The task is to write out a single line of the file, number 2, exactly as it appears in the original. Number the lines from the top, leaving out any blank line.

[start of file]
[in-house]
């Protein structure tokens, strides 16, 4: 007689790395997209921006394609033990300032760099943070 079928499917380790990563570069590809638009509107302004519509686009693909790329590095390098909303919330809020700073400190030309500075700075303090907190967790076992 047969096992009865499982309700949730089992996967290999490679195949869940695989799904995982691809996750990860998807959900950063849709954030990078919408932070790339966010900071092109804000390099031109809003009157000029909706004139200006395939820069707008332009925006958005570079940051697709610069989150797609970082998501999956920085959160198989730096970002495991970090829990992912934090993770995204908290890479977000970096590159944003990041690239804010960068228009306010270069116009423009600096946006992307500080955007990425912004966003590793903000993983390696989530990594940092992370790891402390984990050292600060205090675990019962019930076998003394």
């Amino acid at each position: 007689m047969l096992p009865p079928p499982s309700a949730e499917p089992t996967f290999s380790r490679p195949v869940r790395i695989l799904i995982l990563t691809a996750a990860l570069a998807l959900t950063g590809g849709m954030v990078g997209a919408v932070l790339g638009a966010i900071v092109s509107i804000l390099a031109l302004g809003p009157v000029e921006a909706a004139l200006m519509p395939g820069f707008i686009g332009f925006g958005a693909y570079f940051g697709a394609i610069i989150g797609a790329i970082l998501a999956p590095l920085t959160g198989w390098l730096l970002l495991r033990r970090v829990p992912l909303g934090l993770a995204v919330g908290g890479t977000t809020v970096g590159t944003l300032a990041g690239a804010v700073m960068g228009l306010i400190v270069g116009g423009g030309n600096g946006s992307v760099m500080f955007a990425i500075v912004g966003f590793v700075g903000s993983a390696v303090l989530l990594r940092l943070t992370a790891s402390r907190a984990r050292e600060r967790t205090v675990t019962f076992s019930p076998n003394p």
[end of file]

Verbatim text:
């Protein structure tokens, strides 16, 4: 007689790395997209921006394609033990300032760099943070 079928499917380790990563570069590809638009509107302004519509686009693909790329590095390098909303919330809020700073400190030309500075700075303090907190967790076992 047969096992009865499982309700949730089992996967290999490679195949869940695989799904995982691809996750990860998807959900950063849709954030990078919408932070790339966010900071092109804000390099031109809003009157000029909706004139200006395939820069707008332009925006958005570079940051697709610069989150797609970082998501999956920085959160198989730096970002495991970090829990992912934090993770995204908290890479977000970096590159944003990041690239804010960068228009306010270069116009423009600096946006992307500080955007990425912004966003590793903000993983390696989530990594940092992370790891402390984990050292600060205090675990019962019930076998003394």